EVERETT, Wash., October 29, 2023—Representative Mark Mullet (D-Issaquah) spoke at a fundraiser at Lombardi’s Italian Restaurant in Everett on Thursday, October 26, to share his priorities with supporters in his race for Washington State Governor.
Mullet is endorsed by Secretary of State Steve Hobbs, State Senator John Lovick, Everett Mayor Cassie Franklin, and several other Senators, along with Representatives and City Council members across Washington.
He shared that his priorities going into the race are public safety and affordability.
“I don’t think it’s fair to expect cities and counties to solve this problem on their own,” Mullet told the Lynnwood Times. “I think the state is the one who has the revenue growth, and we need to start sharing our tax growth with cities so we can actually make meaningful progress in public safety.
As for “affordability” Mullet clarifies to mean “affordable living, affordable gas, affordable taxes…it’s all of the above,” he explained. Just one of his solutions to tackle affordable housing is to lower the cost of obtaining a building permit.
“I’m one hundred percent convinced that will make housing affordable. I’m one hundred percent convinced that we could fight climate change without having the highest gas prices in the country, and I’m one hundred percent convinced that we can’t keep solving every problem by creating a new tax,” said Mullet. “Every tax, not one on its own, but once you start adding them it that slowly makes a state unaffordable.”
Mullet shared that his own property tax has doubled in the last fifteen years and fears it may double again in the next fifteen years if something doesn’t change. If it doesn’t, he said rent will go up, the cost of housing ownership will go up and that’s not sustainable for affordability.
He believes the public should vote for him, over his opponents, because he has a track record of working with rural and urban areas, in both Eastern and Western Washington, to come up with solutions that people in the entire state are proud to support. He used the example of the State Construction Budget, of which he chairs in Olympia, passing 49 to 0 because he went out of his way to listen to people at every corner of the state to listen to their needs.
“You could have the exact same thing at the Governor’s Office, where we’re listening to people regardless of geographical location, regardless of political affiliation,” said Mullet. “I think the other candidates in the race will make their party happy but not everybody happy. I’m here to be that leadership in the Governor’s Office that can make everybody happy.
Jared Mead, the Snohomish County Council Chair, opened the evening with a few words about Mullet, who he is proud to endorse.
Mead shared the story of when he first met Mullet, during his first week working in Olympia for State Senator Steve Hobbs. At the time he was a “giddy 22-year-old college student” excited and nervous to be working with a bunch of Senators in historically rich buildings. However, he quickly noticed a “holier than thou hierarchy” between Senators and assistants such as himself at the time. While Hobbs would introduce him to his friends, who were also Senators, many of them would “look right through” him, he said, not wanting to give their time of day. But not Mark Mullet.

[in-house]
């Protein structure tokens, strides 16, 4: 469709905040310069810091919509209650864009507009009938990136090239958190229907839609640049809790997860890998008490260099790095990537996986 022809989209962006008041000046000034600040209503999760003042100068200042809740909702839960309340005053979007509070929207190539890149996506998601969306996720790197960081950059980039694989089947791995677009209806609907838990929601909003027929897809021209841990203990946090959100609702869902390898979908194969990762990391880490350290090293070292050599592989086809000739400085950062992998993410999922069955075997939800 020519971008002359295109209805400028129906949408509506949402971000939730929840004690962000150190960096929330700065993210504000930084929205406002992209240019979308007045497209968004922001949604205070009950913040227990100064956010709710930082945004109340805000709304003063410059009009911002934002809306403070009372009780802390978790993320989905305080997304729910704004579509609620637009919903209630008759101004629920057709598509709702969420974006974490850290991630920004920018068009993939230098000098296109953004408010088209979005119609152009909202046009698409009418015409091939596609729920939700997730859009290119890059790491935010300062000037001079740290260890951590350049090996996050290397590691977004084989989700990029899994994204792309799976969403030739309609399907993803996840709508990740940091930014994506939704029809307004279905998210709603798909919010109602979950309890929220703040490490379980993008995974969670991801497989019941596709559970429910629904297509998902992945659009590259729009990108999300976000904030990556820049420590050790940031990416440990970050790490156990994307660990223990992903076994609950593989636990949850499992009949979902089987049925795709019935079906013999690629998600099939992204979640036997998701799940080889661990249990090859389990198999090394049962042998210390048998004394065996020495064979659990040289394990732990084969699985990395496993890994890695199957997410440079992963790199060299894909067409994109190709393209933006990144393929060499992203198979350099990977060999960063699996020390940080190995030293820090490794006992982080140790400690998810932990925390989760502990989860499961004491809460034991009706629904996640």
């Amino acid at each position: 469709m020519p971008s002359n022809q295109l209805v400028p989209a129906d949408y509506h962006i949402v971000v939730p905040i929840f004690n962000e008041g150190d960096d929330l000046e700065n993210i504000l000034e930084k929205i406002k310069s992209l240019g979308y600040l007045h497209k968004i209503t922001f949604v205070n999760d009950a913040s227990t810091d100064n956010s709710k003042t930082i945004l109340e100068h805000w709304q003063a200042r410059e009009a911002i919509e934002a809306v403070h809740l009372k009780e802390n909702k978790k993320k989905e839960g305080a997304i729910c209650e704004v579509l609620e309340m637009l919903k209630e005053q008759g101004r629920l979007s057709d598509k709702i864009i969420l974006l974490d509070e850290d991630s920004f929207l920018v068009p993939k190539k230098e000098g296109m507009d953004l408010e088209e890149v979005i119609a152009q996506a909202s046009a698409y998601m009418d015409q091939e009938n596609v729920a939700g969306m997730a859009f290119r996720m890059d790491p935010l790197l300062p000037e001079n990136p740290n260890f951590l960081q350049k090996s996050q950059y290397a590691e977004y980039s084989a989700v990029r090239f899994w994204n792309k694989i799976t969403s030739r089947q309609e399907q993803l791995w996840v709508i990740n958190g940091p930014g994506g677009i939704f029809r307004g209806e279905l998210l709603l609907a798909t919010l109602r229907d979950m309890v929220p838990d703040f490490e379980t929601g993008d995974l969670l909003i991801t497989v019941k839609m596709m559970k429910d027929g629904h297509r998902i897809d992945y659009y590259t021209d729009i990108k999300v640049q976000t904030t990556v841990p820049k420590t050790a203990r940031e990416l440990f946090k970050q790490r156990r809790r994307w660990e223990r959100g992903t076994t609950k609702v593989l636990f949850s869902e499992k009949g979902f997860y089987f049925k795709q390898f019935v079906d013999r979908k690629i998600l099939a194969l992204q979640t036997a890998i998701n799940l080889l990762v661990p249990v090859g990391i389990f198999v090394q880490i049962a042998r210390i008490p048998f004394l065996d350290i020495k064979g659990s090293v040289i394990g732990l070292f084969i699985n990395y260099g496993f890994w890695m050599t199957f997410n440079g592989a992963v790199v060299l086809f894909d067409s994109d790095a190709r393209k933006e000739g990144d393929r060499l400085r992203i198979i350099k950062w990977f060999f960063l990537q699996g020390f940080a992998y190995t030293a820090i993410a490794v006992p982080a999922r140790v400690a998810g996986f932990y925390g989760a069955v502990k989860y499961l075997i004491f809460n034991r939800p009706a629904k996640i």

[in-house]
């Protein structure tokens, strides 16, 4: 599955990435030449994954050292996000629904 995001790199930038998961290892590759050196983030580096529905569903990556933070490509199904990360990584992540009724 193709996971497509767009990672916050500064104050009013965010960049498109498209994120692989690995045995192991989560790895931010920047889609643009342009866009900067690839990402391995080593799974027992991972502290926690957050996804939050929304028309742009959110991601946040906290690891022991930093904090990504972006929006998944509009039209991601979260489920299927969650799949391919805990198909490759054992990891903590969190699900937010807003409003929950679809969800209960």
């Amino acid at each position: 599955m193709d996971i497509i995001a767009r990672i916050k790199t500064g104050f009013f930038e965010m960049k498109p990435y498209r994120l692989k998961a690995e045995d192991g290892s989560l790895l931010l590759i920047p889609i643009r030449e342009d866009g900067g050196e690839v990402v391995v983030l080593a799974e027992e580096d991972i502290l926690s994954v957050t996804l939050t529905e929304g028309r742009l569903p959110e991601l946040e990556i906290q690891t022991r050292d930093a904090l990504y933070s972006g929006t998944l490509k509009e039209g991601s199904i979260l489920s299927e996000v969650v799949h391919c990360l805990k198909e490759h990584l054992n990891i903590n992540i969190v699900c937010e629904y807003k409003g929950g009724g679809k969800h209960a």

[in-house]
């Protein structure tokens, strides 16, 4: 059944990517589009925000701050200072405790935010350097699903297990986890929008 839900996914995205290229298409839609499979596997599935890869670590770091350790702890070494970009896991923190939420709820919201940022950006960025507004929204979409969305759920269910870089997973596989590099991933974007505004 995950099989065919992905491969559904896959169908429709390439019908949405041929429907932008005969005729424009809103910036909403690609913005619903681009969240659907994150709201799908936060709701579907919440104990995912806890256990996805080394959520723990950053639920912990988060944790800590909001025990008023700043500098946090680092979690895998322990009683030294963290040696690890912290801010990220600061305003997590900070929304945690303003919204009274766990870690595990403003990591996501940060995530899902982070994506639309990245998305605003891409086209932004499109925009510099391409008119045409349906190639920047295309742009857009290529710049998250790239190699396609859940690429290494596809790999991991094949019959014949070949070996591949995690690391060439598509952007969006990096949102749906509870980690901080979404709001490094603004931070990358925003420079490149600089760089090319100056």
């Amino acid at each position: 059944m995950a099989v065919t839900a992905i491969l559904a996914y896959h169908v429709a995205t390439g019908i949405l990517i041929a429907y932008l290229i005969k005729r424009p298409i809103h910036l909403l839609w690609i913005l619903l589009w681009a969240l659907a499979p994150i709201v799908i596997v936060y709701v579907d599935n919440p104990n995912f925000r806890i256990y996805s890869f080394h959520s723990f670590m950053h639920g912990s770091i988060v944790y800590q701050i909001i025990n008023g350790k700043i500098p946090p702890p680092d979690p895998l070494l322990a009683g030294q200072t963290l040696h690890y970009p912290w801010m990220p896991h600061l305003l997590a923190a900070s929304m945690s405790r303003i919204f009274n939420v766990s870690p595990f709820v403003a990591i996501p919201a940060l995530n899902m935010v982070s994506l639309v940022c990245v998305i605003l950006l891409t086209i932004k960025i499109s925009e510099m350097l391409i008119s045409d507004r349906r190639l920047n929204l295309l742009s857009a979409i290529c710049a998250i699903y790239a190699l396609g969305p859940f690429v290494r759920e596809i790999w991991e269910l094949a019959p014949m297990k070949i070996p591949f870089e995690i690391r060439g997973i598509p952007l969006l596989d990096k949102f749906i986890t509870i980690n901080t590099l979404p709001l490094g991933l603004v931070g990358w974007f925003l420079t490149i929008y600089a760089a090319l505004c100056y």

Mullet was the only Senator, aside from Hobbs, who came across like he cared that he just met him, Mead shared, going out of his way to get to know him. About two days later, Mead passed by Mullet’s office, and he greeted him by name.
Mead shared this story to exemplify that Mullet “doesn’t think he’s better than anyone else.”
“We’re lucky enough to be in a great restaurant right now and the owner will probably agree that you can learn a lot about the character of someone, in the service industry, based on how they treat the servers, the staff, the people who they make think they’re a higher status than but that’s never been Mark,” said Mead.
A little later Mead was elected to the state house and was now working alongside Mullet. It was then that he was able to see how Mullet worked as a decision-maker, which he said was “equally if not more impressive than his character.”
“When I look for a leader, a decision maker who I want to support I look for three things: humility, curiosity, and courageousness,” said Mead adding that Mullet demonstrates each of these characteristics to a T.
In addition to Jared Mead Everett Mayor Cassie Franklin was also in attendance.
About Mark Mullet
Mark Mullet grew up in Tukwila under the principles that if you can work hard and play by the rules you can be successful. But now with wages not keeping with inflation and skyrocketing housing and healthcare costs, he said making ends meet is out of reach for many.
Growing up Mullet’s father was a contractor and his mother worked as an officer manager for a local elementary school. When Mark was still in middle school, he began working for his father’s construction business where he worked throughout college.
After college Mullet began his career in finance, returning to Washington to start his family to offer them the promise and opportunity Washington has to offer.
He eventually opened a pizza restaurant and a Ben and Jerry’s ice cream shop in 2009, offering health care benefits to all of his full-time staff.
Mullet lives in Issaquah with his wife Kelley and six children. Seeing firsthand the work that his wife does as an elementary school teacher, the public school system is also a priority of his, advocating for tens of billions of dollars for the public school system during his time in Senate.
To learn more about Mullet’s platform and campaign visit: https://www.mulletforgovernor.com/
FEATURED IMAGE: Mark Mullet campaign